As far as theatrical devices, we take a lot from other performers and artists we respect. Our characters have many influences, ranging from people in our personal lives to characters in movies (Johnny Depp characters have shown up a lot in the development of Luce).
We hope this piece effects people on a very emotional and personal level. We’re driven by storytelling and relevance, rather than the spectacle and entertainment that most people expect when they go to the circus. Our story is about a woman who lost touch with who she was as a child, her dreams, and her desire to jump into the unknown.
Our story offers options to everyone in the audience who may be relating to this woman, hopefully sparking new inspiration to connect with their childhood imagination and moxie.
How did the Paper Doll Militia come together? How long have you been performing; and what are the particular challenges – and the things you enjoy most – about aerial work?
Well, we mentioned earlier that there are a lot of Tim Burton references in our work. Actually, The origin of our company sprouted from the inspiration of one of TIm Burton’s little known poetry books called “The Melancholy Death of Oyster Boy.” This is a book of narrative rhymes, all describing little kids who have some tragic flaw which makes them impossible to love or be loved. We were so intrigued by this idea, being that most people, at one point or another, have experienced feeling like those little kids. We wanted to do a performance about four such characters, and how they come to find community and play. This was The Paper Doll Militia’s first project, a full – length aerial theatre production called Rara Avis.
We started the group, four of us, and performed Rara Avis in Santa Fe, NM in 2007. This show was the beginnings of our development of the genre of Aerial Theatre. We had a narrator, but the characters didn’t have dialogue. We had relationships, but it still felt a bit like “circus acts” strung together by a poetic narration. This is why we dove head first into the classic theatre structure of scripted lines and a clear setting when we started devising “This Twisted Tale.” We needed to break away even more from the structure of circus.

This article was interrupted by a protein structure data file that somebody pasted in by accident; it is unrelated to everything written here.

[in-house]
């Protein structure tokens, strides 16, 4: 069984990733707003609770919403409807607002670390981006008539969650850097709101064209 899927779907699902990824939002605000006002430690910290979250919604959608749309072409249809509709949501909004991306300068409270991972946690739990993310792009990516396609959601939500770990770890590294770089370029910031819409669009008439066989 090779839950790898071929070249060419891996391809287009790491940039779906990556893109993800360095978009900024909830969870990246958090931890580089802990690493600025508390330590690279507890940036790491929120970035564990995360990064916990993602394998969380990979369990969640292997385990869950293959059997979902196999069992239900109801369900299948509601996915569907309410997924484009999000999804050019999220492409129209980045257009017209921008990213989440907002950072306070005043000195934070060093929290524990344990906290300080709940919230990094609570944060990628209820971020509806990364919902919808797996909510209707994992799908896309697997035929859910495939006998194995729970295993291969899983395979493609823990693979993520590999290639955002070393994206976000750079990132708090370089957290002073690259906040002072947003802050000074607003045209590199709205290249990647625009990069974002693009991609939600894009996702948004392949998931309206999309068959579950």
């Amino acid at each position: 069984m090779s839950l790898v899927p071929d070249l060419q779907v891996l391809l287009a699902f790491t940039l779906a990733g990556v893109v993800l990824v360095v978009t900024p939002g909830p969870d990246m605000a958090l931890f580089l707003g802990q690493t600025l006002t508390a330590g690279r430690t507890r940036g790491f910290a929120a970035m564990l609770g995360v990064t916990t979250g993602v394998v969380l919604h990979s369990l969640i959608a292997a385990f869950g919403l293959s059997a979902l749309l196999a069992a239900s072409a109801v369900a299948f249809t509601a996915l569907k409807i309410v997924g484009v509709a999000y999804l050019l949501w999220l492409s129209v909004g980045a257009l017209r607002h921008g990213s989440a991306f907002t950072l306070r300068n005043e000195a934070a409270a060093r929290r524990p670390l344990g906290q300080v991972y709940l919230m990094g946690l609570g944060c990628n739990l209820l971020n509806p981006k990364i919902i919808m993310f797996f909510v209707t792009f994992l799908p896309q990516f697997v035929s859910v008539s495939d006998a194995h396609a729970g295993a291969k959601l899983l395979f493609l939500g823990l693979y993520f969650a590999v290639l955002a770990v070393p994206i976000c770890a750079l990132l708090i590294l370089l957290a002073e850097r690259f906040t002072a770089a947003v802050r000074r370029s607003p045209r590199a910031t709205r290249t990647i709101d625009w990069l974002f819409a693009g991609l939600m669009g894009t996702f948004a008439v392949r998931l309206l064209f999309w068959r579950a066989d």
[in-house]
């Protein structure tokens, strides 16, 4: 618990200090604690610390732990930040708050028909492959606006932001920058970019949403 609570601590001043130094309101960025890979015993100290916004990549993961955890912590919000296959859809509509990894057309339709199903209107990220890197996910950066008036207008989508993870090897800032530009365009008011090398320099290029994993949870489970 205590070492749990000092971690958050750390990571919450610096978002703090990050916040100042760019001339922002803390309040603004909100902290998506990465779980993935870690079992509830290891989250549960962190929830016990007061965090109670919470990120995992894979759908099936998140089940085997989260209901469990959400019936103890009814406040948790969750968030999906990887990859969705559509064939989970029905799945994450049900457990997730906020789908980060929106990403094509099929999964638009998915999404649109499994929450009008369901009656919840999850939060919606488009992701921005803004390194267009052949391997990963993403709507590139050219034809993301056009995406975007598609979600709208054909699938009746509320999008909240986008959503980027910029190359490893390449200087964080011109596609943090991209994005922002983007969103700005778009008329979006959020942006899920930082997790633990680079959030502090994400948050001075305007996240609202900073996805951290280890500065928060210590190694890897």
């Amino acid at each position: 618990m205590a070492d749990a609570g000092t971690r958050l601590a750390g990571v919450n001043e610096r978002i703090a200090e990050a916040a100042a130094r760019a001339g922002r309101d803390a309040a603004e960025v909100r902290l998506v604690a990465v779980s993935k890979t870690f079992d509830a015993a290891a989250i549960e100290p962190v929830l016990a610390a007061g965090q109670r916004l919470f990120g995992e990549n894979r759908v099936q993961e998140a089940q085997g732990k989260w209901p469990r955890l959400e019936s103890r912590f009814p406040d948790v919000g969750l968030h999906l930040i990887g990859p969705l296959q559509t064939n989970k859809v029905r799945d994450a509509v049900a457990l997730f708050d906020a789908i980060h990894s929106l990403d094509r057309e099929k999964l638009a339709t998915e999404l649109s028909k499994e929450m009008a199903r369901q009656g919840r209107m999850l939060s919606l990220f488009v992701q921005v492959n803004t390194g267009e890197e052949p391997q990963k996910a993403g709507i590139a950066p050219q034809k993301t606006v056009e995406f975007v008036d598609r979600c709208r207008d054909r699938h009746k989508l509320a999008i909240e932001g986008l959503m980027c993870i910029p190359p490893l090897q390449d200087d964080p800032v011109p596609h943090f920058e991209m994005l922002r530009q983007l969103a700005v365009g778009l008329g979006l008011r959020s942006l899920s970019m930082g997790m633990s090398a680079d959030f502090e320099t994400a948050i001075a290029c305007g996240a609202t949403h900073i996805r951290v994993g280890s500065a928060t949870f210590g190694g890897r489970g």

Since Rara Avis The Paper Doll Militia has taken many forms. We’ve produced cabarets in New York City and San Francisco, been a part of a site-specific art instillation festival on an island off the coast of Maine, done Aerial Consulting work for other theatrical companies, taught aerial arts all over the world, and continue to devise new and exciting ways to utilize our aerial and theatrical skills.
Rain addressed how we came together, yes just a bunch of misfit artists coming together with a soft spot for Tim Burton and the need to tell a story while hanging in the air.
What’s hard about this work? It’s hard to say. I love it. Rain and I talk about how running this company realizes all of our interests in one place. We’re a team of two doing the work of 100 and it’s lovely! We write, we climb, we paint, we sew, we think of ways to throw trash cans across the stage so they don’t hit the audience, we go to hardware stores to shop for which industrial chains might be the most fun and least painful to climb on. We make shadow puppets and have late night rehearsals listening to Sigur Ros and Coco Rosie.